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Talent management and HR processes

While we believe we are rational and objective, a significant proportion of human resources decisions are made outside of our own awareness…

Judgment about people is a complex process. Most managers believe they are as objective as can be. They are convinced they are able to make objective decisions allowing them to fully leverage all the competencies of their teams. They believe that they do unduly take into account professional paths, academic backgrounds, nationality, gender, race, or age when making talent-related decisions. We all think we know what we think. But unbeknown to us, our brain makes different decisions. This is because we only have access to a small share of the information that it processes. The brain directs a number of actions that we execute automatically, such as driving, walking, eating, etc. While driving, we are not conscious of our movements and some of us are even able to come back home without paying attention to the road. To judge a person, we unconsciously gather and process information from his or her appearance and past behaviors which often prevent us from discovering people in front of us. According to our own experience, national or corporate culture, we will make automatic associations about his or her personality and professional skills. During our client projects, we have seen that such associations can be dramatically different from one function to another, or one country to another, even in the same corporation. For instance, at one of our multinational clients, women were associated with family and leadership in one country while associated with subordinate positions and technical skills in another. The issue is that corporate processes rarely prevent us from making sometimes misleading unconscious associations about people. For instance, one of our clients had a very complete and structured evaluation form in one country. Thanks to face-to-face interviews and analysis of a representative sample of performance evaluation sheets, we evidenced that managers were overloaded with information when filling up the form. As a consequence, they tended to use mental shortcuts by focusing either on fact-based comments, on personal data or on the first/last elements of the evaluation form. Interviews with senior management showed that the lengthy forms were due to a lack of alignment on core competencies and key value drivers. The next phase of our project therefore consisted in identifying key value drivers and revising the competency framework.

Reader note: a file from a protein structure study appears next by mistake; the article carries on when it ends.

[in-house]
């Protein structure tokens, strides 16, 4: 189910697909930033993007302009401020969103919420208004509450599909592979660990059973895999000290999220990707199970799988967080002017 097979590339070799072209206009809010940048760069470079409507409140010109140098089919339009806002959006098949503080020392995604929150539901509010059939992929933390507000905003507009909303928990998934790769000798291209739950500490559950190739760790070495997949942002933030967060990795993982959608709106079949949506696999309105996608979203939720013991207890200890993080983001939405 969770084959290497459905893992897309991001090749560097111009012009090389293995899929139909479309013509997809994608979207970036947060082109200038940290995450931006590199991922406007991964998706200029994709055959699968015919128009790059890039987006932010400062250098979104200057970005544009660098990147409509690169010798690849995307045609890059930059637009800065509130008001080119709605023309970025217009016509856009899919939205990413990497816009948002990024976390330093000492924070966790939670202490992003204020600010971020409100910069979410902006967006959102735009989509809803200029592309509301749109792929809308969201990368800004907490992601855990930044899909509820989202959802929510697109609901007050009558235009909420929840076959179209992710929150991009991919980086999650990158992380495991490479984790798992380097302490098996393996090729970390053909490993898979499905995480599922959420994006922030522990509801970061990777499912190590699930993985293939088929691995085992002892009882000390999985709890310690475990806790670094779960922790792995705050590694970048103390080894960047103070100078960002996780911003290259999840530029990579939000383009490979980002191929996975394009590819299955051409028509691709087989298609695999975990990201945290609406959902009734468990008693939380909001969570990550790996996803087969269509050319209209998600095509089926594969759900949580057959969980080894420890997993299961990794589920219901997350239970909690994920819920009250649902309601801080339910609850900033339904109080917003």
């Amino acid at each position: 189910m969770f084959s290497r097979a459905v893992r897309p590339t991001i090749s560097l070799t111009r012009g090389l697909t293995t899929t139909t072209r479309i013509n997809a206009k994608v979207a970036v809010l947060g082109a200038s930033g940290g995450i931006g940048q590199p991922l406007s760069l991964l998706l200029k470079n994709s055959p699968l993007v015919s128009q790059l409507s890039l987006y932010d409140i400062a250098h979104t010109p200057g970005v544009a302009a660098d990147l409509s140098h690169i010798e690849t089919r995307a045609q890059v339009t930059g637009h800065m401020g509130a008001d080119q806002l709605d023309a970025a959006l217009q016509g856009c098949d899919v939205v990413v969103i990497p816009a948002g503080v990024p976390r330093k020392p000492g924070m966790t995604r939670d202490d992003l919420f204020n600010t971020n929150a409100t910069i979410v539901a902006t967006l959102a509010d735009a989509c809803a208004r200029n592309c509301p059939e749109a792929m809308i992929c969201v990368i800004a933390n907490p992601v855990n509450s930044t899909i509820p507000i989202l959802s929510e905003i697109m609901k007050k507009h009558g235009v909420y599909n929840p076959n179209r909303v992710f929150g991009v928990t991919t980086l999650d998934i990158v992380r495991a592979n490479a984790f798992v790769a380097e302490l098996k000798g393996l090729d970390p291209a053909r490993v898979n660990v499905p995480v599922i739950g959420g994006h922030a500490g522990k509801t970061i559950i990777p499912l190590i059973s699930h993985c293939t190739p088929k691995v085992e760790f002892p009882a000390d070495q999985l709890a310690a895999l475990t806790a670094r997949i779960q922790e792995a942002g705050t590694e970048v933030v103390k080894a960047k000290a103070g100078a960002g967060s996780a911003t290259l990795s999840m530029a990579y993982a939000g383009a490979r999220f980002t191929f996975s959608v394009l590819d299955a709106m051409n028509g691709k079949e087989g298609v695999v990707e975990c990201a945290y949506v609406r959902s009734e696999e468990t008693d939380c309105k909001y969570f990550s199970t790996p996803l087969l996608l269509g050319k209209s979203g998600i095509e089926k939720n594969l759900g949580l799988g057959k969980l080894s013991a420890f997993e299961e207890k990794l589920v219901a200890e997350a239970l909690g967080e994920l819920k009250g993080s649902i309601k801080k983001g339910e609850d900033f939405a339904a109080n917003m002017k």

What can be done?

Diverseo HR Process Scan
Such misleading associations are tricky to address. As they are often unconscious, they “melt” in the working environment and culture. Reducing the impact of such mental shortcuts requires a structured and systematic effort, at both individual and organizational levels. Moreover, as people cannot see their own unconscious biases, an independent look along with advanced techniques integrating latest research in mind sciences with business reengineering are needed. That is why, based on the latest brain research and strategy consulting, Diverseo has developed a set of proprietary tools, the HR Process scan™, to improve the objectivity of decision-making processes.

In order to best refine and adapt decision-making processes, the following steps should be performed:

  throughout the whole project, generate buy-in from management and raise awareness for the impact of the unconscious workings of the mind on decision making

  map and analyze corporate processes to surface elements that can trigger decision-making errors

  design an updated process to best allow leveraging all talents.

Such a process needs to best integrate the impact of System 1 to foster more objective decision making. In most organizations, we have put in place a new process structure, ie with more effective flows of information, updated documents reducing the impact of unconscious bias, and a new set of decision making criteria, more objective but also better aligned with corporate strategy and value drivers. The roll out of the new system often includes a new HR IT system and is coupled with training sessions including bias awareness modules.

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